45

There is a Remove method to remove an object from IMemoryCache by its key. Is there a way to reset the whole cache and remove all objects?

Using the Dispose method as stated by How to clear MemoryCache? does not work:

ObjectDisposedException: Cannot access a disposed object.
 Object name: 'Microsoft.Extensions.Caching.Memory.MemoryCache'.
4
  • 1
    Have you seen this post: stackoverflow.com/questions/4183270/… Dec 22, 2015 at 0:48
  • Dispose gives me an exception in asp.net 5. ObjectDisposedException: Cannot access a disposed object. Object name: 'Microsoft.Extensions.Caching.Memory.MemoryCache'.
    – eadam
    Dec 22, 2015 at 4:57
  • As it stands, I don't think there is a way to do this yet. See here: github.com/aspnet/Caching/issues/96 Dec 22, 2015 at 11:45
  • I write my own implementation which support clear. Very simple, behind it uses IMemoryCache.
    – Makla
    Mar 27, 2018 at 9:31

9 Answers 9

50

See Cache in-memory in ASP.NET Core, specifically the section on Cache dependencies.

Using a CancellationTokenSource allows multiple cache entries to be evicted as a group

This code worked for me:

public class CacheProvider 
{
    private static CancellationTokenSource _resetCacheToken = new CancellationTokenSource();
    private readonly IMemoryCache _innerCache;

    /* other methods and constructor removed for brevity */

    public T Set<T>(object key, T value) 
    {
        /* some other code removed for brevity */
        var options = new MemoryCacheEntryOptions().SetPriority(CacheItemPriority.Normal).SetAbsoluteExpiration(typeExpiration);
        options.AddExpirationToken(new CancellationChangeToken(_resetCacheToken.Token));

        _innerCache.Set(CreateKey(type, key), value, options);

        return value;
    }

    public void Reset()
    {
        if (_resetCacheToken != null && !_resetCacheToken.IsCancellationRequested && _resetCacheToken.Token.CanBeCanceled)
        {
            _resetCacheToken.Cancel();
            _resetCacheToken.Dispose();
        }

        _resetCacheToken = new CancellationTokenSource();
    }
}
1
10

The easiest way is Compact(1.0) if it's available. This code will clear the memory cache using an extension method (tested in unit tests and on production on .NET core 2.2 and 3.1). If Compact is not available, then fallback methods are used, starting with a public Clear method, followed by an internal Clear method. If none of those are available, an exception is thrown.

/// <summary>
/// Clear IMemoryCache
/// </summary>
/// <param name="cache">Cache</param>
/// <exception cref="InvalidOperationException">Unable to clear memory cache</exception>
/// <exception cref="ArgumentNullException">Cache is null</exception>
public static void Clear(this IMemoryCache cache)
{
    if (cache == null)
    {
        throw new ArgumentNullException("Memory cache must not be null");
    }
    else if (cache is MemoryCache memCache)
    {
        memCache.Compact(1.0);
        return;
    }
    else
    {
        MethodInfo clearMethod = cache.GetType().GetMethod("Clear", BindingFlags.Instance | BindingFlags.Public);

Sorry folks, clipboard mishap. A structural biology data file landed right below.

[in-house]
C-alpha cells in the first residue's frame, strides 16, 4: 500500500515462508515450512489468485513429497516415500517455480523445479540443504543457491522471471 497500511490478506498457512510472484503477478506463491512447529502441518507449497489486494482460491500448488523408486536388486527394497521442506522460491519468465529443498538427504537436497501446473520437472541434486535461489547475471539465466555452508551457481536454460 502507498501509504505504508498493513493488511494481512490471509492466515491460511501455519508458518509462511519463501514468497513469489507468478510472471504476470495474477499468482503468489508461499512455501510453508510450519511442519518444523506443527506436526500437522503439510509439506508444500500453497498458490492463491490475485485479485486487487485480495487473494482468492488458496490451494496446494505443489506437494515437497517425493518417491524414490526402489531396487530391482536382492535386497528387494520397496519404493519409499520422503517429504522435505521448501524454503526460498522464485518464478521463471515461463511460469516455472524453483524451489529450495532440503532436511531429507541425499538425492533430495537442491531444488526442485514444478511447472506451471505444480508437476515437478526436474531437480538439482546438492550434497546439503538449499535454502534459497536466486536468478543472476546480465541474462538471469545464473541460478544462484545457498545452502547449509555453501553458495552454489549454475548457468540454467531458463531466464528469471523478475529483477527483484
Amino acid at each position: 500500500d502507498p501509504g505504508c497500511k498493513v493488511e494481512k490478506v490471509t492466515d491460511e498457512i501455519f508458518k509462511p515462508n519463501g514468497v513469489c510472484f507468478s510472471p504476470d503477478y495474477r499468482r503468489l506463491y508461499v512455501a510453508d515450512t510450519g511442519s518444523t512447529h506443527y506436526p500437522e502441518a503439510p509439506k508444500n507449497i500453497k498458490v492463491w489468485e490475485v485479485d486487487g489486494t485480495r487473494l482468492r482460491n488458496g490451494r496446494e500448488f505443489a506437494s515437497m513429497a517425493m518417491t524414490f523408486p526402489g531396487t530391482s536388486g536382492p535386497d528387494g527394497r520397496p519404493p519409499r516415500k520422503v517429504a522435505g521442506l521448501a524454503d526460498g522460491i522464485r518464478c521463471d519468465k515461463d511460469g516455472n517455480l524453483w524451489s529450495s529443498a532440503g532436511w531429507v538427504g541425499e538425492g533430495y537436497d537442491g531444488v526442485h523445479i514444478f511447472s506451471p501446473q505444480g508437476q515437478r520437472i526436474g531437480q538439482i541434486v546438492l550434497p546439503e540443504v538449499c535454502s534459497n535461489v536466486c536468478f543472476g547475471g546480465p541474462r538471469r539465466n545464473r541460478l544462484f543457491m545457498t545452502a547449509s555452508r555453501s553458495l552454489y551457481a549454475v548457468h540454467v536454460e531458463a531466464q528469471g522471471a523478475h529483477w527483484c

if (clearMethod != null)
        {
            clearMethod.Invoke(cache, null);
            return;
        }
        else
        {
            PropertyInfo prop = cache.GetType().GetProperty("EntriesCollection", BindingFlags.Instance | BindingFlags.GetProperty | BindingFlags.NonPublic | BindingFlags.Public);
            if (prop != null)
            {
                object innerCache = prop.GetValue(cache);
                if (innerCache != null)
                {
                    clearMethod = innerCache.GetType().GetMethod("Clear", BindingFlags.Instance | BindingFlags.Public);
                    if (clearMethod != null)
                    {
                        clearMethod.Invoke(innerCache, null);
                        return;
                    }
                }
            }
        }
    }

    throw new InvalidOperationException("Unable to clear memory cache instance of type " + cache.GetType().FullName);
}
4
  • Hello @jjextra - thanks for the solution. Would the post eviction callback be fired when the cache is cleared this way?
    – Anand
    Apr 17, 2019 at 15:05
  • Haven't tested that, so cannot say, I would suggest to do a test to be sure
    – jjxtra
    Apr 17, 2019 at 15:21
  • 1
    None of the methods (Compact, Clear) seem to trigger the eviction callback. Jan 31, 2021 at 20:40
  • If you need more fine grained control, you could implement IMemoryCache in your own class using ConcurrentDictionary as storage.
    – jjxtra
    Jan 31, 2021 at 21:58
9

This code can help if you're using the standard MemoryCache. Documentation: https://docs.microsoft.com/en-us/aspnet/core/performance/caching/memory?view=aspnetcore-3.1#memorycachecompact

_cache.Compact(1.0);
0
3

My solution was to create a wrapper which re-expose existing few methods and add a missing method by replacing MemoryCache object with a brand new one. Worked just fine for me. Code is below:

public interface IMyMemoryCache : IMemoryCache
{
    void Reset();
}
public class MyMemoryCache: IMyMemoryCache
{
    IMemoryCache _memoryCache;

    public MyMemoryCache()
    {
        Reset();
    }
    public void Dispose()
    {
        _memoryCache.Dispose();
    }

    public bool TryGetValue(object key, out object value)
    {
        return _memoryCache.TryGetValue(key, out value);
    }

    public ICacheEntry CreateEntry(object key)
    {
        return _memoryCache.CreateEntry(key);
    }

    public void Remove(object key)
    {
        _memoryCache.Remove(key);
    }

    public void Reset()
    {
        var existingCache = _memoryCache;
        _memoryCache = new MemoryCache(new MemoryCacheOptions());

        // Dispose existing cache (we override) in 10 minutes
        if (existingCache != null)
        {
            System.Threading.Tasks.Task.Delay(TimeSpan.FromMinutes(10))
                .ContinueWith(t =>
                {
                    existingCache.Dispose();
                });
        }
    }
}
5
  • 3
    I think this code will run into concurrency issues... what if another thread is reading or writing cache values when the cache is disposed? You either need to handle exceptions due to this, or have a lock when accessing (and swapping out) the cache. Aug 14, 2020 at 13:48
  • It is as thread-safe as MemoryCache itself. Sure it could be designed as a thread-safe component.
    – tgralex
    Sep 9, 2020 at 18:29
  • Can you just re-assign the _memoryCache variable or do you first have to dispose the old instance? Nov 29, 2020 at 17:26
  • In general, you need to call dispose all disposable objects to avoid memory leaks. One way is to collect all cache variables and dispose them together on Dispose() Another one is to dispose old one on creating a new one immediately or after a delay